Then we have Chaz Schilens, who when the Jets got him during the offseason had me racing toward a computer and Google and Wikipedia because I had no idea who or what Chaz Schilens was (sorry for not keeping up on my Oakland Raiders reserve wide receivers for the past few years). Also, did you know that, according to his Wikipedia page, his real name is Chazeray? I really hope this is true. As for Schilens as a wide receiver, again, I don't remember having seen him play. A few days ago Schilens took exception to Antonio Cromartie's comment that he was probably the second best receiver on the team, even though he plays cornerback. Now, Cromartie is one wacky fellow, but would he have said that if the Jets still had say, Jerrico Cotchery, or any real true NFL-level number two wide receiver? In 2009, Schilens caught 29 balls in just eight games, so there is a slither of potential there. Tony Sparano's teams have had some middling wide receivers put up some pretty decent numbers before (like the 2008 AFC East Champion Dolphins receiving corps of Greg Camarillo, Davone Bess and Ted Ginn, who miraculously hauled in over 150 combined passes from Chad Pennington - isn't this one of the most incredible feats in the history of football?). But Schilens has been oft-injured ever since putting up decent numbers in limited action in 2009, playing just 19 games in 2010 and 2011 combined.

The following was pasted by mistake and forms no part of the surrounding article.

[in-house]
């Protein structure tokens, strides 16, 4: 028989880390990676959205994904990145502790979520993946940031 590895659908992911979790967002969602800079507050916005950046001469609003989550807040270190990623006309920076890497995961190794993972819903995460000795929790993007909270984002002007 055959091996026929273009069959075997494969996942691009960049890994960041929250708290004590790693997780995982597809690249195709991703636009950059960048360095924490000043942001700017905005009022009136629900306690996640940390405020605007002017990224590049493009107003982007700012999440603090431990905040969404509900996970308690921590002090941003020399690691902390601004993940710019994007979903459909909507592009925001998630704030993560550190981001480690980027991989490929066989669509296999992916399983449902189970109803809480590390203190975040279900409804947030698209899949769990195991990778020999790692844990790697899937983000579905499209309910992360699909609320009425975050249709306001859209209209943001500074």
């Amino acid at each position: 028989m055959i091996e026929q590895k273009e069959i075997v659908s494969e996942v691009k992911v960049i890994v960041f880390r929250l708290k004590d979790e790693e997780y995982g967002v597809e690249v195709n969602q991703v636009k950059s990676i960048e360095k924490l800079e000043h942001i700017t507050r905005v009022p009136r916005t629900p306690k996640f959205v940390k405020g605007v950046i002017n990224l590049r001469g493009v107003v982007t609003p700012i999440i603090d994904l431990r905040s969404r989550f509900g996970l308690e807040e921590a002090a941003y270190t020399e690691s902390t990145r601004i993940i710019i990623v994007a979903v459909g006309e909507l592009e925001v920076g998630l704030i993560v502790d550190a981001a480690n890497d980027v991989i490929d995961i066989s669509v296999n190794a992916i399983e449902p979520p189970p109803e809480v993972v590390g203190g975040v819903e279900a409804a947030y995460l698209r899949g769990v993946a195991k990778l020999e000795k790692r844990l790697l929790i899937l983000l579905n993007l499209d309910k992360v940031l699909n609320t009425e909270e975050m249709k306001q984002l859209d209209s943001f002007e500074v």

This past April the Jets used their second round pick on Stephen Hill from Georgia Tech. For my money he's the X-Factor of the Jets receiving corps. By all accounts Hill is an athletic freak, at 6-foot-4 and 215 pounds, the type of build of receivers like Calvin Johnson and Terrell Owens. Nobody is expecting Hill to be that great, but he could give the Jets a physical presence to take the place of the departed Plaxico Burress in the red zone, while also being effective between the 20s (where last year Burress was as useful there as a single sheet of paper towel is when your entire house is flooded). The Jets are really banking on Hill's build and athleticism translating to the NFL, since he played in an option heavy offense at Georgia Tech. If Hill turns out to be a legitimate target, he should get some looks with defenses focusing on Holmes and tight end Dustin Keller. He seems full of potential and if he can realize it, the Jets' receiving group may not be all that bad.

Patrick Turner will most likely slot in as the fifth option. He caught one touchdown last year, in the Jets' season-ending loss in Miami in Week 17. Let's hope he picks up right where he left off.

Of course, the effectiveness of the Jets' wide receivers is dependent on the play of the quarterback position. We're going to end our Jets' position previews with QB - because it's just a total circus - but for the Jets to be successful in 2012 Mark Sanchez will have to be good. His targets, though, however do leave a little bit to be desired. If you look around the NFL, winning teams are generally ripe with explosive talent at the skill positions - look at the Giants, the Saints...and oh yeah the Patriots, who had about 714 great skill players for Tom Brady to throw to last year, and almost won the Super Bowl, and ADDED Brandon Lloyd. Then you look at how the Jets have re-built their roster and you scratch your head. Sure, the Jets don't have the quarterback play that a lot of the elite NFL teams have, but would it hurt to surround Sanchez with as many great skill players as possible?

Instead, the Jets seem like they want to try to win games 13-6 while handing the ball off to Shonn Greene and running wildcat plays for Tim Tebow all day. Please excuse me while I smash my face in with a sledgehammer.